Adolescent Friendship Formation and Mental Health: A Stochastic Actor-Based Model of Help-Seeking Behavior*

, & Schoenwald, 2001; McKay & Bannon, 2004). Roughly 60% of adolescents with mental health needs perceive that they are treated differently or rejected by peers in their social networks (Moses, 2010). Available literature lacks a full understanding of the social peer effects experienced by adolescent users of psychological counseling. Previous studies that link users of adolescent psychological counseling with peer rejection suffer from two important methodological concerns. First, prior studies do not

Marlon P. Mundt, Larissa I. Zakletskaia

Journal of Social Structure, Volume 20 , ISSUE 3, 50–69

Research Article | 01-September-2017


data are at the heart of a broad range of business and network intelligence applications ranging from consumer behaviour analysis, trend analysis, temporal pattern mining, and sentiment analysis on social media, cyber security, and network monitoring. Social networks (SN) such as Facebook, twitter, LinkedIn contains huge amount of temporal information. Social media forms a dynamic and evolving environment. Similar to real-world friendships, social media interactions evolve over time. People join or

Mastan Vali Shaik, P Sujatha

International Journal on Smart Sensing and Intelligent Systems, Volume 10 , ISSUE 5, 495–505

Research Article

Inter-Firm Social Networks Created by Mobile Laborers: A Case Study on Siteler in Ankara

Labor mobility, both as a mechanism of knowledge diffusion and as a kind of social glue that holds together small production communities operative within a given territory, deserves serious consideration. In this context, focusing on a specific industrial cluster in Ankara, this paper reveals the extent and characteristics of the social networks created by the mobile laborers in order to understand the interconnections between social context, knowledge spillovers, innovation and labor mobility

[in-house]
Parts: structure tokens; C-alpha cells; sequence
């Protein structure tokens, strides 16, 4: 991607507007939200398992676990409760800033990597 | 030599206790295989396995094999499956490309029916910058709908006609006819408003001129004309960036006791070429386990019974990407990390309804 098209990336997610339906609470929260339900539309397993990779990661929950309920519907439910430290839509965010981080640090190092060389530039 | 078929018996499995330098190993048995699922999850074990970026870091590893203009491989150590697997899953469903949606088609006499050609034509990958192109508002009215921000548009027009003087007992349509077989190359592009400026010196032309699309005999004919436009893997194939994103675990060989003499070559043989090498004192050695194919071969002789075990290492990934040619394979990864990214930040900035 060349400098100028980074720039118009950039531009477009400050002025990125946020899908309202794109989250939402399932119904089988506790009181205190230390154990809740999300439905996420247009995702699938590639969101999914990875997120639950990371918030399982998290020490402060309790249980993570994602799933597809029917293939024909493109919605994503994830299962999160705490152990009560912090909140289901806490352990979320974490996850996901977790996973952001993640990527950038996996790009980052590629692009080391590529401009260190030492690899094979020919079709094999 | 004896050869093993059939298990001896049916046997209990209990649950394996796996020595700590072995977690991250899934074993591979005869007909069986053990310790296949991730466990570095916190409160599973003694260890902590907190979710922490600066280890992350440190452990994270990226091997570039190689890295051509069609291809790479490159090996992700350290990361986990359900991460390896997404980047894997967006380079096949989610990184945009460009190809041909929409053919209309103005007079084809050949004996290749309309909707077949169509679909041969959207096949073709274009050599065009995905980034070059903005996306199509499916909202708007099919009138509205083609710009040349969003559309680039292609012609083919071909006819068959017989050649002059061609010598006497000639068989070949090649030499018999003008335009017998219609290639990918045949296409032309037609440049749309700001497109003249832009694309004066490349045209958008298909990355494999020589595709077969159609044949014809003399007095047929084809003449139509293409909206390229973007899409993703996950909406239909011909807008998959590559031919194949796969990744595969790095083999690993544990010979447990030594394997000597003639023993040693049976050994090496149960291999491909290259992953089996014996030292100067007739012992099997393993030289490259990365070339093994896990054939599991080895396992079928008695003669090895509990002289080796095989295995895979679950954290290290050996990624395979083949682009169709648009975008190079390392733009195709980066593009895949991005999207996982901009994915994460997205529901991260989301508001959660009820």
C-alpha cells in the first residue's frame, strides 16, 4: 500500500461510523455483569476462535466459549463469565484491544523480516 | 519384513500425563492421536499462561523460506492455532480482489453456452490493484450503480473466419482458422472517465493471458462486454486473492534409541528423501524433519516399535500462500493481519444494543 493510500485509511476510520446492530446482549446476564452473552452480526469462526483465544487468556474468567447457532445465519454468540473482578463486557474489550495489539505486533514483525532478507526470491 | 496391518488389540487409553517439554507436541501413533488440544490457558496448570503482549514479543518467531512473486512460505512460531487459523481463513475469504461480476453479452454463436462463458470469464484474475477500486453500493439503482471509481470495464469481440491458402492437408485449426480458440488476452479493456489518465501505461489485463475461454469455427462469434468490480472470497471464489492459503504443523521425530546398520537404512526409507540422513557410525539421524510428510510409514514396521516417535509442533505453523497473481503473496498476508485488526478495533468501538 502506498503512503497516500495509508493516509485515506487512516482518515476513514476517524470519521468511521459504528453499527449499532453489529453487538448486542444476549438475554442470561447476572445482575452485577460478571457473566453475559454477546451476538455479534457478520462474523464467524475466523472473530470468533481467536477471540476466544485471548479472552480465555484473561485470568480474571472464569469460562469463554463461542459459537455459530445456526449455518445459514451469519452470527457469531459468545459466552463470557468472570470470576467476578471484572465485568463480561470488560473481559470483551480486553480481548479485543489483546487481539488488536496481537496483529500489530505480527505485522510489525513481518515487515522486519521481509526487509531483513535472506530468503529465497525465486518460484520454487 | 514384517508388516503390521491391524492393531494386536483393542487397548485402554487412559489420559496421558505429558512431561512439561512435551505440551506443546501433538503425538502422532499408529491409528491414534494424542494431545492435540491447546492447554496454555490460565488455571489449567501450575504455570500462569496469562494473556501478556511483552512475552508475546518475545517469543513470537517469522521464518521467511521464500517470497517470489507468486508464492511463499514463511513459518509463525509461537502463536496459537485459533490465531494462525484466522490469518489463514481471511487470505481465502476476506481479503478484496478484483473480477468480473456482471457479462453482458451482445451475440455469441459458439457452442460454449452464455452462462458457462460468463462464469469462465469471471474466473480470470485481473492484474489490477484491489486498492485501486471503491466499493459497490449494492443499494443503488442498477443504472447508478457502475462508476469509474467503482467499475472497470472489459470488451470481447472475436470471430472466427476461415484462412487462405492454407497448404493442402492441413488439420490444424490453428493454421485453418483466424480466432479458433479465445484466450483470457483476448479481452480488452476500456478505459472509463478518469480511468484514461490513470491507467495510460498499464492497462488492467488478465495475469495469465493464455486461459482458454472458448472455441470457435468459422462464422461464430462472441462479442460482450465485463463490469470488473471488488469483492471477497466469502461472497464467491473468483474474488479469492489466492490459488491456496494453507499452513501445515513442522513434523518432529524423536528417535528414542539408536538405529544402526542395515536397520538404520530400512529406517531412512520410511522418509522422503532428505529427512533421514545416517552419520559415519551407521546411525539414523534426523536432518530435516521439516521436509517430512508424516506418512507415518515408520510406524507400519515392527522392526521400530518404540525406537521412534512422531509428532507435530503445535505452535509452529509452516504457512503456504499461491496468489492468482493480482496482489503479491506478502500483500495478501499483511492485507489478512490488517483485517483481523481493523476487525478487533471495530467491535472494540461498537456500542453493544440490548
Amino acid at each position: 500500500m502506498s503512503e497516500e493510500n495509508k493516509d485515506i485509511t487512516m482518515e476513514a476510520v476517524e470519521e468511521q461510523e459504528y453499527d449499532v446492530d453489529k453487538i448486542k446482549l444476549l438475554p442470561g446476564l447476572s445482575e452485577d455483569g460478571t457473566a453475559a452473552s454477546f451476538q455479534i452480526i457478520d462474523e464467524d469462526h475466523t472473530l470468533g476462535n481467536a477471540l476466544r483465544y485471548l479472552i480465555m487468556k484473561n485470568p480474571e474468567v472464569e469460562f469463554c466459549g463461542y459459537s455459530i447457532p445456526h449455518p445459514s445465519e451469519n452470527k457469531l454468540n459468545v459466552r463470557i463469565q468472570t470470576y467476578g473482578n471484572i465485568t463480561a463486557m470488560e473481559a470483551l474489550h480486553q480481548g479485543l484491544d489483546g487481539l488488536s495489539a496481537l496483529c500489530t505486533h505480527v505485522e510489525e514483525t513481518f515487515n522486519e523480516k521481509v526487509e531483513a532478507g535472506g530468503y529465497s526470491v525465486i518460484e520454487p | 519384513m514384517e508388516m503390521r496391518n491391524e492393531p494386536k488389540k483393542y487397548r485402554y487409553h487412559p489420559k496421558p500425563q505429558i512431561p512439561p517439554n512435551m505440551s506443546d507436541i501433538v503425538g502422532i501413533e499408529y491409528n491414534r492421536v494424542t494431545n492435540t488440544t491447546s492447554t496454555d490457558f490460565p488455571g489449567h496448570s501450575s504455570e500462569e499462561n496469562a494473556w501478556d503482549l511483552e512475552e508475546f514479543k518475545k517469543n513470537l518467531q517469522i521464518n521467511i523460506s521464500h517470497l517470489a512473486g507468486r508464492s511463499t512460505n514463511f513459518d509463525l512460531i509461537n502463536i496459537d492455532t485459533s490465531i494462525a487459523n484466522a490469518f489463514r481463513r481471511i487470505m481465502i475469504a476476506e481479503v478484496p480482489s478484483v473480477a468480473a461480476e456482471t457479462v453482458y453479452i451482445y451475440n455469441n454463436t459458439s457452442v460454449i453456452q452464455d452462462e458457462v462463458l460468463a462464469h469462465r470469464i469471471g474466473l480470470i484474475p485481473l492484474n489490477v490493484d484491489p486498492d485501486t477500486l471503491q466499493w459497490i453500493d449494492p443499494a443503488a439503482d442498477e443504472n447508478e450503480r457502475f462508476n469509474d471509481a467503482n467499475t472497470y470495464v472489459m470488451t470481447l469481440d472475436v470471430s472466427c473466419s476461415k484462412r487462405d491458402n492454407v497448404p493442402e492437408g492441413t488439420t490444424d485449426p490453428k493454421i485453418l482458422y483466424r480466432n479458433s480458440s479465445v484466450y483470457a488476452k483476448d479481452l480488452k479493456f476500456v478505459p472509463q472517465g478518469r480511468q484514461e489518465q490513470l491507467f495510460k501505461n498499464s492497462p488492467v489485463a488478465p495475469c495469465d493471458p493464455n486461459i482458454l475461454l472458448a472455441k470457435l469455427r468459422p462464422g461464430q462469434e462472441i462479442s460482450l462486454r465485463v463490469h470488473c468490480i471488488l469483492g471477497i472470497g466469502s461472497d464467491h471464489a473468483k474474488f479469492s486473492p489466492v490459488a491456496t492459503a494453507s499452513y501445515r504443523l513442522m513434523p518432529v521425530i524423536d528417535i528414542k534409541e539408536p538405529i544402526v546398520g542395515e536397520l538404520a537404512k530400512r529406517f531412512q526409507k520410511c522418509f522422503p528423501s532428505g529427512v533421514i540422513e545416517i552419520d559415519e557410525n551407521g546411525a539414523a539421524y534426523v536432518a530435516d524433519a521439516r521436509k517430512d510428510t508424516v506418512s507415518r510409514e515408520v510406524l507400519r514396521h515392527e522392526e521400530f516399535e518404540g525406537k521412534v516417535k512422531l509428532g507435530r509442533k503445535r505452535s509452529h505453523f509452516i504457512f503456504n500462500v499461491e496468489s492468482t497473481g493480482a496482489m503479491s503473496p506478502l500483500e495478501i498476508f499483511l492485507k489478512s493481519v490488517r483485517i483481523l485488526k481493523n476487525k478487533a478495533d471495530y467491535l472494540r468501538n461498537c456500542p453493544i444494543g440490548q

Burak Beyhan

Journal of Social Structure, Volume 12 , ISSUE 1, 1–33

research-article | 30-November-2018

The Role of Social Influence and Network Churn in Beliefs about Electronic Medical Record Technology

beliefs, such as individual differences (e.g., age, gender) and contextual factors (e.g., training, organizational resources) (Agarwal, 2000). Little attention has been paid to the role of social networks, despite theory suggestive of their influence in shaping beliefs about many other subjects. According to the social network literature, social networks – defined as sets of actors connected by a set of social ties (Borgatti & Foster, 2003) – influence belief formation through processes such as

Christina T. Yuan, Gerald C. Kane, Jason M. Fletcher, Ingrid M. Nembhard

Journal of Social Structure, Volume 20 , ISSUE 3, 29–49

research-article | 14-September-2020

Comparing Gender Homophily among the Multilayer Media Social Networks of Face-to-Face, Instant Messenger and Social Networking Services: A Case Study of a High School Classroom

Homophily is defined as ‘the principle that contact between similar people occurs at a higher rate than among dissimilar people’ (McPherson et al., 2001, p. 416). This principle is universally observed in a wide variety of social networks. Currently, social interactions occur in both offline and online spaces. This raises an important question: Are there differences in homophily between offline and online spaces within a single social group? Although many preceding studies have examined

Naoki Maejima

Connections: The Quarterly Journal, Volume 40 , ISSUE 1, 77–97

Article | 10-March-2018

The “Madre Sana” Data Set

Sabina B. Gesell, Eric A. Tesdahl

Connections, Volume 36 , ISSUE 1, 62–65

Research Article | 30-November-2014

The Use of Social Networking Sites by Adolescents with Psychiatric Illnesses: A Qualitative Study

Gerrit Ian van Schalkwyk, Katherine Klingensmith, Paige McLaughlin, Zheala Qayyum

Scandinavian Journal of Child and Adolescent Psychiatry and Psychology, Volume 3 , ISSUE 2, 108–114

Article | 11-March-2018

Eigenvector Centrality: Illustrations Supporting the Utility of Extracting More Than One Eigenvector to Obtain Additional Insights into Networks and Interdependent Structures

Dawn Iacobucci, Rebecca McBride, Deidre L. Popovich

Journal of Social Structure, Volume 18 , ISSUE 1, –

research-article | 30-November-2021

Isolation, cohesion and contingent network effects: the case of school attachment and engagement

G. Robin Gauthier, Jeffrey A. Smith, Sela Harcey, Kelly Markowski

Connections, Volume 42 , ISSUE 1, 1–15

research-article | 14-December-2020

The ‘GROW Social Network’ datasets

small groups of the same participants met weekly for 12 90-min sessions over three months (3 mon timepoint); (ii) the maintenance phase, which included monthly phone-call coaching over nine months (12 mon timepoint); and (iii) the sustainability phase, which included cues to action to use the surrounding built environment for health over 24 months (36 mon timepoint). Integrated within the GROW Healthier intervention was the intentional building of new social networks among intervention group